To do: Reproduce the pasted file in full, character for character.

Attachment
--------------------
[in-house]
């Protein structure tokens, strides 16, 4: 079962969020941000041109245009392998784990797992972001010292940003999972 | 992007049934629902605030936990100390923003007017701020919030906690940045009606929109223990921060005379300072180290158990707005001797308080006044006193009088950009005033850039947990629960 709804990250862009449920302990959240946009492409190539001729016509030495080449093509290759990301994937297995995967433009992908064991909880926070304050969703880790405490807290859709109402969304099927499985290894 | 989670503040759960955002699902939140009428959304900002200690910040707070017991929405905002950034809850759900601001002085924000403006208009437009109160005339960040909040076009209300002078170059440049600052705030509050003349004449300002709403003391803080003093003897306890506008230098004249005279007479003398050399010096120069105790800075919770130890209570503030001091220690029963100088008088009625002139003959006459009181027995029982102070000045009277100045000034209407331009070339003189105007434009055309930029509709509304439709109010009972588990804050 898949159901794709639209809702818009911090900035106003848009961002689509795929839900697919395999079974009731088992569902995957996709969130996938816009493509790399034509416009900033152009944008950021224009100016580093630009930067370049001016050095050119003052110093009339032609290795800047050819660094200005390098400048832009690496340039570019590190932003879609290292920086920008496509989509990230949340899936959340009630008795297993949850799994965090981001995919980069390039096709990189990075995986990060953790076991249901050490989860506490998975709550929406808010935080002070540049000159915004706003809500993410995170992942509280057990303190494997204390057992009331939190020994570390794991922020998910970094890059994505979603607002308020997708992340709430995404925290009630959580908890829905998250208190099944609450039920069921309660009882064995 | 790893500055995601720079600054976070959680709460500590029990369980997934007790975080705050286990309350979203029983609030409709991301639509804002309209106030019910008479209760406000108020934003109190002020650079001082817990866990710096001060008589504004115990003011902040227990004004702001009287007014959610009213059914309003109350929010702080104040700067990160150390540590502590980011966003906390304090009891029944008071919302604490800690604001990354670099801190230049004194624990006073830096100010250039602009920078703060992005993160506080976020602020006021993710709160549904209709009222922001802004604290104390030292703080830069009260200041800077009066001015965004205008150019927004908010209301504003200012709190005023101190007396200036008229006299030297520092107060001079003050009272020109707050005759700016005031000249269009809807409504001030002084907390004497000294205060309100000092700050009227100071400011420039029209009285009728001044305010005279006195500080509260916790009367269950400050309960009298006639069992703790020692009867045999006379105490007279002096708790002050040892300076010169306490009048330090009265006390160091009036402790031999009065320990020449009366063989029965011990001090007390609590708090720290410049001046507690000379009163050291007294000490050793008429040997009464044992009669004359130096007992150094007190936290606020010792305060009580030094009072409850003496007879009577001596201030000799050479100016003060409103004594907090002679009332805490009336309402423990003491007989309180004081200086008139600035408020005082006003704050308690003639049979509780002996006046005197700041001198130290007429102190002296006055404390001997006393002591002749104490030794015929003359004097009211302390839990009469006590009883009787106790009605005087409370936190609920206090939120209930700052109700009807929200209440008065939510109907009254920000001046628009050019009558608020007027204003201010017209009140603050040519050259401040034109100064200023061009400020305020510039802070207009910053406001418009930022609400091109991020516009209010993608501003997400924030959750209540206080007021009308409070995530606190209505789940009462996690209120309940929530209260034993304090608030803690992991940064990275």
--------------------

[in-house]
């Protein structure tokens, strides 16, 4: 079962969020941000041109245009392998784990797992972001010292940003999972 | 992007049934629902605030936990100390923003007017701020919030906690940045009606929109223990921060005379300072180290158990707005001797308080006044006193009088950009005033850039947990629960 709804990250862009449920302990959240946009492409190539001729016509030495080449093509290759990301994937297995995967433009992908064991909880926070304050969703880790405490807290859709109402969304099927499985290894 | 989670503040759960955002699902939140009428959304900002200690910040707070017991929405905002950034809850759900601001002085924000403006208009437009109160005339960040909040076009209300002078170059440049600052705030509050003349004449300002709403003391803080003093003897306890506008230098004249005279007479003398050399010096120069105790800075919770130890209570503030001091220690029963100088008088009625002139003959006459009181027995029982102070000045009277100045000034209407331009070339003189105007434009055309930029509709509304439709109010009972588990804050 898949159901794709639209809702818009911090900035106003848009961002689509795929839900697919395999079974009731088992569902995957996709969130996938816009493509790399034509416009900033152009944008950021224009100016580093630009930067370049001016050095050119003052110093009339032609290795800047050819660094200005390098400048832009690496340039570019590190932003879609290292920086920008496509989509990230949340899936959340009630008795297993949850799994965090981001995919980069390039096709990189990075995986990060953790076991249901050490989860506490998975709550929406808010935080002070540049000159915004706003809500993410995170992942509280057990303190494997204390057992009331939190020994570390794991922020998910970094890059994505979603607002308020997708992340709430995404925290009630959580908890829905998250208190099944609450039920069921309660009882064995 | 790893500055995601720079600054976070959680709460500590029990369980997934007790975080705050286990309350979203029983609030409709991301639509804002309209106030019910008479209760406000108020934003109190002020650079001082817990866990710096001060008589504004115990003011902040227990004004702001009287007014959610009213059914309003109350929010702080104040700067990160150390540590502590980011966003906390304090009891029944008071919302604490800690604001990354670099801190230049004194624990006073830096100010250039602009920078703060992005993160506080976020602020006021993710709160549904209709009222922001802004604290104390030292703080830069009260200041800077009066001015965004205008150019927004908010209301504003200012709190005023101190007396200036008229006299030297520092107060001079003050009272020109707050005759700016005031000249269009809807409504001030002084907390004497000294205060309100000092700050009227100071400011420039029209009285009728001044305010005279006195500080509260916790009367269950400050309960009298006639069992703790020692009867045999006379105490007279002096708790002050040892300076010169306490009048330090009265006390160091009036402790031999009065320990020449009366063989029965011990001090007390609590708090720290410049001046507690000379009163050291007294000490050793008429040997009464044992009669004359130096007992150094007190936290606020010792305060009580030094009072409850003496007879009577001596201030000799050479100016003060409103004594907090002679009332805490009336309402423990003491007989309180004081200086008139600035408020005082006003704050308690003639049979509780002996006046005197700041001198130290007429102190002296006055404390001997006393002591002749104490030794015929003359004097009211302390839990009469006590009883009787106790009605005087409370936190609920206090939120209930700052109700009807929200209440008065939510109907009254920000001046628009050019009558608020007027204003201010017209009140603050040519050259401040034109100064200023061009400020305020510039802070207009910053406001418009930022609400091109991020516009209010993608501003997400924030959750209540206080007021009308409070995530606190209505789940009462996690209120309940929530209260034993304090608030803690992991940064990275």